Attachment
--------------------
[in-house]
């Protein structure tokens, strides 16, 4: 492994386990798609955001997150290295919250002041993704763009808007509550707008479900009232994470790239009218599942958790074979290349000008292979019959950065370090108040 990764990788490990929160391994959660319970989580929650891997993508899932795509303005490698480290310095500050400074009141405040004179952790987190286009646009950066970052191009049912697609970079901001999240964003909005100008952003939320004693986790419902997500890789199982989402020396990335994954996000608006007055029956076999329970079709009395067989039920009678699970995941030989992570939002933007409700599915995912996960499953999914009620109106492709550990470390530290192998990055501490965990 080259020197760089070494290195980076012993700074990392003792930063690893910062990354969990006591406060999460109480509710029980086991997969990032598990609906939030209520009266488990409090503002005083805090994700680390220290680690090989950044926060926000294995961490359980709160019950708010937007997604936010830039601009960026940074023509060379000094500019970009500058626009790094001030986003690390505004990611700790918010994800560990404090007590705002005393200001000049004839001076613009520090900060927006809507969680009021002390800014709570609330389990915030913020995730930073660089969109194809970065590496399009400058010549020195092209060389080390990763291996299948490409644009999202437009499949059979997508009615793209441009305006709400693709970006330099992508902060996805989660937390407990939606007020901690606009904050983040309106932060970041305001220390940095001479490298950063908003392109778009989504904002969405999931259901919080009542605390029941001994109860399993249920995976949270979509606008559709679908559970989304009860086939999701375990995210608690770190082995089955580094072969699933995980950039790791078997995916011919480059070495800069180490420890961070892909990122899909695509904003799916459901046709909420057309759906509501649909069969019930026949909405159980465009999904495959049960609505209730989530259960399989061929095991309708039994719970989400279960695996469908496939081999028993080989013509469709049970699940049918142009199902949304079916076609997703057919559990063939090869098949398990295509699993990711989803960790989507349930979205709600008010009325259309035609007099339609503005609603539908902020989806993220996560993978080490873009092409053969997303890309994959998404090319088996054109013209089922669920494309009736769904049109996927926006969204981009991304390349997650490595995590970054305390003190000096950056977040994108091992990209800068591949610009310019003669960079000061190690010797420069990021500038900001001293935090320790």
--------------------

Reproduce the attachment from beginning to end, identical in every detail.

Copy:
[in-house]
């Protein structure tokens, strides 16, 4: 492994386990798609955001997150290295919250002041993704763009808007509550707008479900009232994470790239009218599942958790074979290349000008292979019959950065370090108040 990764990788490990929160391994959660319970989580929650891997993508899932795509303005490698480290310095500050400074009141405040004179952790987190286009646009950066970052191009049912697609970079901001999240964003909005100008952003939320004693986790419902997500890789199982989402020396990335994954996000608006007055029956076999329970079709009395067989039920009678699970995941030989992570939002933007409700599915995912996960499953999914009620109106492709550990470390530290192998990055501490965990 080259020197760089070494290195980076012993700074990392003792930063690893910062990354969990006591406060999460109480509710029980086991997969990032598990609906939030209520009266488990409090503002005083805090994700680390220290680690090989950044926060926000294995961490359980709160019950708010937007997604936010830039601009960026940074023509060379000094500019970009500058626009790094001030986003690390505004990611700790918010994800560990404090007590705002005393200001000049004839001076613009520090900060927006809507969680009021002390800014709570609330389990915030913020995730930073660089969109194809970065590496399009400058010549020195092209060389080390990763291996299948490409644009999202437009499949059979997508009615793209441009305006709400693709970006330099992508902060996805989660937390407990939606007020901690606009904050983040309106932060970041305001220390940095001479490298950063908003392109778009989504904002969405999931259901919080009542605390029941001994109860399993249920995976949270979509606008559709679908559970989304009860086939999701375990995210608690770190082995089955580094072969699933995980950039790791078997995916011919480059070495800069180490420890961070892909990122899909695509904003799916459901046709909420057309759906509501649909069969019930026949909405159980465009999904495959049960609505209730989530259960399989061929095991309708039994719970989400279960695996469908496939081999028993080989013509469709049970699940049918142009199902949304079916076609997703057919559990063939090869098949398990295509699993990711989803960790989507349930979205709600008010009325259309035609007099339609503005609603539908902020989806993220996560993978080490873009092409053969997303890309994959998404090319088996054109013209089922669920494309009736769904049109996927926006969204981009991304390349997650490595995590970054305390003190000096950056977040994108091992990209800068591949610009310019003669960079000061190690010797420069990021500038900001001293935090320790």